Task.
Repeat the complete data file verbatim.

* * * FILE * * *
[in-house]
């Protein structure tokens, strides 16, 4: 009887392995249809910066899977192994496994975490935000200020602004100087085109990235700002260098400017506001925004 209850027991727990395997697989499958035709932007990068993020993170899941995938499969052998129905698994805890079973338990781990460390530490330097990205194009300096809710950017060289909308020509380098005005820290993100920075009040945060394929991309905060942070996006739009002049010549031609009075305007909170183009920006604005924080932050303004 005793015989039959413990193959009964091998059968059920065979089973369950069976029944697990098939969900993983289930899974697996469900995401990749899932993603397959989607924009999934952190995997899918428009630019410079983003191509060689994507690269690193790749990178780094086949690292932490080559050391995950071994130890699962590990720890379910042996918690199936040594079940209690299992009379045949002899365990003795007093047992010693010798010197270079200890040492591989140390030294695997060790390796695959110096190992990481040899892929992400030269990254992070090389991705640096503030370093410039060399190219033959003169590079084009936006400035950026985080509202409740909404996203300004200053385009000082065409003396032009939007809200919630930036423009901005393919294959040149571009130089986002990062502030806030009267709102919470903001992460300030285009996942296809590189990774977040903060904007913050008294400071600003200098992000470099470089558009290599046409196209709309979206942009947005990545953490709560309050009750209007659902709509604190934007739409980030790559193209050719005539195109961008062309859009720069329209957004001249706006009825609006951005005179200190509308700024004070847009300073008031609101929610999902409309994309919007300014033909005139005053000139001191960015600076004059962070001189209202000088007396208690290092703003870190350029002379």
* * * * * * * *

[in-house]
């Protein structure tokens, strides 16, 4: 009887392995249809910066899977192994496994975490935000200020602004100087085109990235700002260098400017506001925004 209850027991727990395997697989499958035709932007990068993020993170899941995938499969052998129905698994805890079973338990781990460390530490330097990205194009300096809710950017060289909308020509380098005005820290993100920075009040945060394929991309905060942070996006739009002049010549031609009075305007909170183009920006604005924080932050303004 005793015989039959413990193959009964091998059968059920065979089973369950069976029944697990098939969900993983289930899974697996469900995401990749899932993603397959989607924009999934952190995997899918428009630019410079983003191509060689994507690269690193790749990178780094086949690292932490080559050391995950071994130890699962590990720890379910042996918690199936040594079940209690299992009379045949002899365990003795007093047992010693010798010197270079200890040492591989140390030294695997060790390796695959110096190992990481040899892929992400030269990254992070090389991705640096503030370093410039060399190219033959003169590079084009936006400035950026985080509202409740909404996203300004200053385009000082065409003396032009939007809200919630930036423009901005393919294959040149571009130089986002990062502030806030009267709102919470903001992460300030285009996942296809590189990774977040903060904007913050008294400071600003200098992000470099470089558009290599046409196209709309979206942009947005990545953490709560309050009750209007659902709509604190934007739409980030790559193209050719005539195109961008062309859009720069329209957004001249706006009825609006951005005179200190509308700024004070847009300073008031609101929610999902409309994309919007300014033909005139005053000139001191960015600076004059962070001189209202000088007396208690290092703003870190350029002379």